It was 1776. His name was Elisha Benton. He lived in Tolland, Connecticut. Elisha fell in love with a girl who came from the Barrows family. Her name was Jemima. It is said that she was approximately twelve years younger than Elisha, but they had great affectionate for one another. A story of complication occurred between the Benton family and the family of the girl, and the marriage was not approved between the two. Elisha decided that it was best that he sign up to fight in the War for Independence from England. It is believed that he thought that the two families could resolve their differences, and, upon his return, the marriage would be approved.
Elisha Benton was captured. He was sent to a ship that served as a prison for Americans by the British that was in the New York harbor. These ships were considered to be notorious for American prisoners. Americans were allowed to use bedding, clothing, and other items that had been infected by the deadly smallpox disease of the time. Naturally, Elisha Benton caught the disease. Shortly thereafter, he was on the list of individuals in the prisoner exchange and was allowed to go home.
Being sent home was probably the start of the reputation of the Daniel Benton home being considered one of the real haunted places in America. Naturally, the Benton family was excited to have Elisha home. Unfortunately, fear immediately followed as the smallpox disease was very contagious and was known to result in a relatively rapid death. No one really wanted to subject themselves to contracting the disease, yet they knew someone needed to care for the sick, weak soldier and loved one. This is when the Barrows girl, Jemima, came forward in her love and vowed to ensure to care for her one true love.
Daniel Benton House
A special room was included in the homestead. This room was used to house the sick, or individuals giving birth. Within a few weeks, despite the best efforts of caring for him, Jemima had to say goodbye to Elisha Benton, who died on the 21st day of January in the year of 1777. He was a mere twenty nine years old. He was buried near the driveway of the home, with a simple stone as remembrance. Five weeks later, on the 28th day of February, Jemima also died of the smallpox disease. The family buried her close to her true love because of her sacrifice, but a few yards away as they had not been married, could not be buried closely.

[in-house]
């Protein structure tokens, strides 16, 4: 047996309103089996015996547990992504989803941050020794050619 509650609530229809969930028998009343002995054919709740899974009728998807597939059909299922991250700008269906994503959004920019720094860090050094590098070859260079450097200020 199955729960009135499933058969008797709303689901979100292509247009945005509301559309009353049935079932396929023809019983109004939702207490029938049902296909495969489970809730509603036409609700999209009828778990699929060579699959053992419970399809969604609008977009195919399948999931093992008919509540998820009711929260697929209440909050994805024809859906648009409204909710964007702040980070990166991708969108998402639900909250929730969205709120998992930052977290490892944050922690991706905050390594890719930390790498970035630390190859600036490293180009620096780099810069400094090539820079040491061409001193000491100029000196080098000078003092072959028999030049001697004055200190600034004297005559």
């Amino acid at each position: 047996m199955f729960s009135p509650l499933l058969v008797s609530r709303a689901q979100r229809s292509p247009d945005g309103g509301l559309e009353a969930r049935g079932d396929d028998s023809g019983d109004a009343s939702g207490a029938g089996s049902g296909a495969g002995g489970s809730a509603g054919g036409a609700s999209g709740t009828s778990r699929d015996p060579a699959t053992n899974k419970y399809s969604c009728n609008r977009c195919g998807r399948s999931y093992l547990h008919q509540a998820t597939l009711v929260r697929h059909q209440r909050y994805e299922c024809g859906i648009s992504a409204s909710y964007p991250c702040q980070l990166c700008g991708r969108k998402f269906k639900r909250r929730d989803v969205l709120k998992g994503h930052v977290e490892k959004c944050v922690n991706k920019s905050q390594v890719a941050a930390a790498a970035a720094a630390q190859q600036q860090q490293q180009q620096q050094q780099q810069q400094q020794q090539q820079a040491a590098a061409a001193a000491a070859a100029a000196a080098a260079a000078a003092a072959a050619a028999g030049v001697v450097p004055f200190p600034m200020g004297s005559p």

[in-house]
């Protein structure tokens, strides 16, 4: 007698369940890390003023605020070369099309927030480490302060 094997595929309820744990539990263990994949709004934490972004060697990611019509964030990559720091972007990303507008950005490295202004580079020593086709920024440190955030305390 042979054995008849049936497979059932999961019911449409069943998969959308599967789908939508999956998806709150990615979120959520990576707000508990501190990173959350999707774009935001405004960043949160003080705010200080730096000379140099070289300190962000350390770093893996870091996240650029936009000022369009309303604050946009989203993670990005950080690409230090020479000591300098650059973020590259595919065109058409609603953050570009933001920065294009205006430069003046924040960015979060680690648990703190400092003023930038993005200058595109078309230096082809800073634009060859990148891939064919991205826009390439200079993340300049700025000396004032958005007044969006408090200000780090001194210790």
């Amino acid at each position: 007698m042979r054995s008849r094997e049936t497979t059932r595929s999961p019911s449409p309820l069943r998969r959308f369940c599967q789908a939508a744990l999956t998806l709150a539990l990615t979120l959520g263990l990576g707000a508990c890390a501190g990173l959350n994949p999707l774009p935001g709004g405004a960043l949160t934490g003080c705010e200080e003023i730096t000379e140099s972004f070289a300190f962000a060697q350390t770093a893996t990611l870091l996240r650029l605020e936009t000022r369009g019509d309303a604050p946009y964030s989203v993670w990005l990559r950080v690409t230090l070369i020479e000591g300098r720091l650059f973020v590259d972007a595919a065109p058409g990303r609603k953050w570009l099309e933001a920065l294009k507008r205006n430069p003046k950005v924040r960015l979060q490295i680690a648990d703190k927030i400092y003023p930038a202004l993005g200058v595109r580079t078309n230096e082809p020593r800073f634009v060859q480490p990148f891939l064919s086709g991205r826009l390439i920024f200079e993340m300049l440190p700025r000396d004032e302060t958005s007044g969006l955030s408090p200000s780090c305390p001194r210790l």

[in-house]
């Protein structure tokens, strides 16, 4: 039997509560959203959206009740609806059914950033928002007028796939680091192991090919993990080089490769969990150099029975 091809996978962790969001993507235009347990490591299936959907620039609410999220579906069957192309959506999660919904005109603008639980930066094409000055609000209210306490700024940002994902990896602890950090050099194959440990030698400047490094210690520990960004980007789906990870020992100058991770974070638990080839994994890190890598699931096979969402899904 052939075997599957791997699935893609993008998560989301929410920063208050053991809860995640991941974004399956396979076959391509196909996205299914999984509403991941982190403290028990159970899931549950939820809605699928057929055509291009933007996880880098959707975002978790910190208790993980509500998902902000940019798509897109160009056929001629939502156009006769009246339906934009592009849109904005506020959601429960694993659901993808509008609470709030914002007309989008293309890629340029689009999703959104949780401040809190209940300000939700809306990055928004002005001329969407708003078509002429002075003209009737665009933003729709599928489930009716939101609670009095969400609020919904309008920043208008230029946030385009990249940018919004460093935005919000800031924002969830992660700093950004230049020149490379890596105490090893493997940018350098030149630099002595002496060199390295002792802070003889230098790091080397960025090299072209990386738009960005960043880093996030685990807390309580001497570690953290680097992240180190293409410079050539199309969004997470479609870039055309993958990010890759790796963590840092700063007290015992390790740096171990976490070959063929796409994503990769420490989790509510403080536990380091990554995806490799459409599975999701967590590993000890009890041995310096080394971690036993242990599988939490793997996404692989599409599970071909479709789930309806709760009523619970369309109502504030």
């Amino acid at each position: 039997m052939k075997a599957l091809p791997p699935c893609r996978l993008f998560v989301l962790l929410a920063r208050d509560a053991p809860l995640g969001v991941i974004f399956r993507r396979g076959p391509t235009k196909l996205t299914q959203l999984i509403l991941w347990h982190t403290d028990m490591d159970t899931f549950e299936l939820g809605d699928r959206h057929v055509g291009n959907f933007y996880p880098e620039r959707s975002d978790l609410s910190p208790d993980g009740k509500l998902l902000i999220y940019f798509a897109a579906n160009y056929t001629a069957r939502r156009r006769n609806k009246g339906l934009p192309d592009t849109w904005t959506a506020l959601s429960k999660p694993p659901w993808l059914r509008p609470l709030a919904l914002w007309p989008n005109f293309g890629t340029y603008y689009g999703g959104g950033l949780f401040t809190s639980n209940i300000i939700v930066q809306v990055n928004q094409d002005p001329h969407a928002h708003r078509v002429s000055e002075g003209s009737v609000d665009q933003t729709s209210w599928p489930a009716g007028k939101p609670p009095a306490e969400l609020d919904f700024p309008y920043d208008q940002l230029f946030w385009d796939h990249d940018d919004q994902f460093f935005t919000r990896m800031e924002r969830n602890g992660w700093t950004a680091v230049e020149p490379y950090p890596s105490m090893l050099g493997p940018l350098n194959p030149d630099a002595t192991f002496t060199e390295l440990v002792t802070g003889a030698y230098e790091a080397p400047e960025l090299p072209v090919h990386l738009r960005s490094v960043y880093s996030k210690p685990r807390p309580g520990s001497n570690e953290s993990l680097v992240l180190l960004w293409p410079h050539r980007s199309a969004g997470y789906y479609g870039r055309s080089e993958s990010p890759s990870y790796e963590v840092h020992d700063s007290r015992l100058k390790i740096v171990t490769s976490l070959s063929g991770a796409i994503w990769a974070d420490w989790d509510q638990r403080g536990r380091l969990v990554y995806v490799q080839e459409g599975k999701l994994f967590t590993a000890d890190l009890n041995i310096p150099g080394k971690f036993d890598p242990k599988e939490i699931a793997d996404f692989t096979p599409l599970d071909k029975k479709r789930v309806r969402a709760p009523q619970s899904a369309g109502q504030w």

Original Grave of Jemima Barrows
Many believe because of the tragic nature of their deaths, Jemima's spirit has never settled.
There have been experiences in which crying that expresses deep mourning and loss has been heard. The girl that is heard crying is said to be Jemima Barrows. It is believed that this is a residual type of haunting, and seems to occur regularly.
An apparition of what is believed to be Jemima has been seen by numerous individuals throughout history. Many state that she is wearing a wedding dress, while others have noted her in typical dresses from the late 1700 era. It is believed that she is waiting, or searching for her one true love, Elisha Benton.
Modern Gravestone of Jemima and Elisha,
along with memorial plague.
When I first heard this story on "Haunted History," I couldn't get it out of my head. Okay, I admit some of the attraction had to do with the story being set not far from the place where my family lived for 200 years, and from where I was born. But more than that, it sparked my interest because it told a story that was fit for the ages, and embodied the lives of the people who fought to create out country.
Out of that came my novel "Romancing Jemima," which is part history, gothic, romance, and suspense. It's free the month of July. For a copy, go to https://www.girlwiththebook.com/freebies